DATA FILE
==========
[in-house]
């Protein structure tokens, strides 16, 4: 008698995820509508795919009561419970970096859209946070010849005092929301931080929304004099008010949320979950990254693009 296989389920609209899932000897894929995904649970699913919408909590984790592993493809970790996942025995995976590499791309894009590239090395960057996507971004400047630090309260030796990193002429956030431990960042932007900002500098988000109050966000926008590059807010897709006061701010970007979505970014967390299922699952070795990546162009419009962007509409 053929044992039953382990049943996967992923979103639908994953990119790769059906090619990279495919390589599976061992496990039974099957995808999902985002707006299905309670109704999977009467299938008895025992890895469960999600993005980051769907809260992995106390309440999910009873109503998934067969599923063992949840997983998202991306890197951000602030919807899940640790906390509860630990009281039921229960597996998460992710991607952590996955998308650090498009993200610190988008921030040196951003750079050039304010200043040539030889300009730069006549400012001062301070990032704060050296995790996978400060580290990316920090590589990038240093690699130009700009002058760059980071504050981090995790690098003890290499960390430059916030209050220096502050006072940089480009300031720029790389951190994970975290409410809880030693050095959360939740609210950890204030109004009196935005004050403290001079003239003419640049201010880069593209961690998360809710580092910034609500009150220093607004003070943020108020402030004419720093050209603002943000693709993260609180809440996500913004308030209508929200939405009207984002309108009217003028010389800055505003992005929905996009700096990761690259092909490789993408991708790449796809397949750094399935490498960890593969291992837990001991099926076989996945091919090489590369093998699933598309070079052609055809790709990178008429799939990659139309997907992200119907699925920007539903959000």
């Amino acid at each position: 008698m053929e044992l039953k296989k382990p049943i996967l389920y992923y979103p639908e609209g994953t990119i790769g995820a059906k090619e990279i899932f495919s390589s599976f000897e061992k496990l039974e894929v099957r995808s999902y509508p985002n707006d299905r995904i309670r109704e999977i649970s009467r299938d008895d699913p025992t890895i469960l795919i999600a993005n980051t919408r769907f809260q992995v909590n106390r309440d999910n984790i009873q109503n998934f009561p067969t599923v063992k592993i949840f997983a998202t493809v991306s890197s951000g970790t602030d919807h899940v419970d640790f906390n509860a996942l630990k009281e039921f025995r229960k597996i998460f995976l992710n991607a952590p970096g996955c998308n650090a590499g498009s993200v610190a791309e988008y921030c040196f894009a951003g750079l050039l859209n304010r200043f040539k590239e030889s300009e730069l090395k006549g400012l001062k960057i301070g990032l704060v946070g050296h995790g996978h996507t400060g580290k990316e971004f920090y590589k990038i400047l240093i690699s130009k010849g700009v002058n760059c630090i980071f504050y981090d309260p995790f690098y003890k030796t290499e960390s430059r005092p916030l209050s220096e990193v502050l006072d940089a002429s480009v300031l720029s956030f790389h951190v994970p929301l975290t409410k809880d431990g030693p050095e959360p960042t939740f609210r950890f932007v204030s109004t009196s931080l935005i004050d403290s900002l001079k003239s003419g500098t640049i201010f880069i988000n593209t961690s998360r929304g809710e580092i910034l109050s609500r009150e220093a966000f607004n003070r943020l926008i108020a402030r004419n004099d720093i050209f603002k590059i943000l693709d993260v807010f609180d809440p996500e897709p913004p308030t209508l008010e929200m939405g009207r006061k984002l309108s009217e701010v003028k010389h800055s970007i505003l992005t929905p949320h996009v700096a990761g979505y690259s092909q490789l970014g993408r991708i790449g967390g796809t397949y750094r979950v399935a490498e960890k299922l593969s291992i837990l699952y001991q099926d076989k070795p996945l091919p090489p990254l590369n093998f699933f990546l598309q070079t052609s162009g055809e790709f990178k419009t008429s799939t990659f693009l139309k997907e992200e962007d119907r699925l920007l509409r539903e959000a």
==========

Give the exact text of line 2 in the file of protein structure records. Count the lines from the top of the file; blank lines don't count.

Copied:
């Protein structure tokens, strides 16, 4: 008698995820509508795919009561419970970096859209946070010849005092929301931080929304004099008010949320979950990254693009 296989389920609209899932000897894929995904649970699913919408909590984790592993493809970790996942025995995976590499791309894009590239090395960057996507971004400047630090309260030796990193002429956030431990960042932007900002500098988000109050966000926008590059807010897709006061701010970007979505970014967390299922699952070795990546162009419009962007509409 053929044992039953382990049943996967992923979103639908994953990119790769059906090619990279495919390589599976061992496990039974099957995808999902985002707006299905309670109704999977009467299938008895025992890895469960999600993005980051769907809260992995106390309440999910009873109503998934067969599923063992949840997983998202991306890197951000602030919807899940640790906390509860630990009281039921229960597996998460992710991607952590996955998308650090498009993200610190988008921030040196951003750079050039304010200043040539030889300009730069006549400012001062301070990032704060050296995790996978400060580290990316920090590589990038240093690699130009700009002058760059980071504050981090995790690098003890290499960390430059916030209050220096502050006072940089480009300031720029790389951190994970975290409410809880030693050095959360939740609210950890204030109004009196935005004050403290001079003239003419640049201010880069593209961690998360809710580092910034609500009150220093607004003070943020108020402030004419720093050209603002943000693709993260609180809440996500913004308030209508929200939405009207984002309108009217003028010389800055505003992005929905996009700096990761690259092909490789993408991708790449796809397949750094399935490498960890593969291992837990001991099926076989996945091919090489590369093998699933598309070079052609055809790709990178008429799939990659139309997907992200119907699925920007539903959000």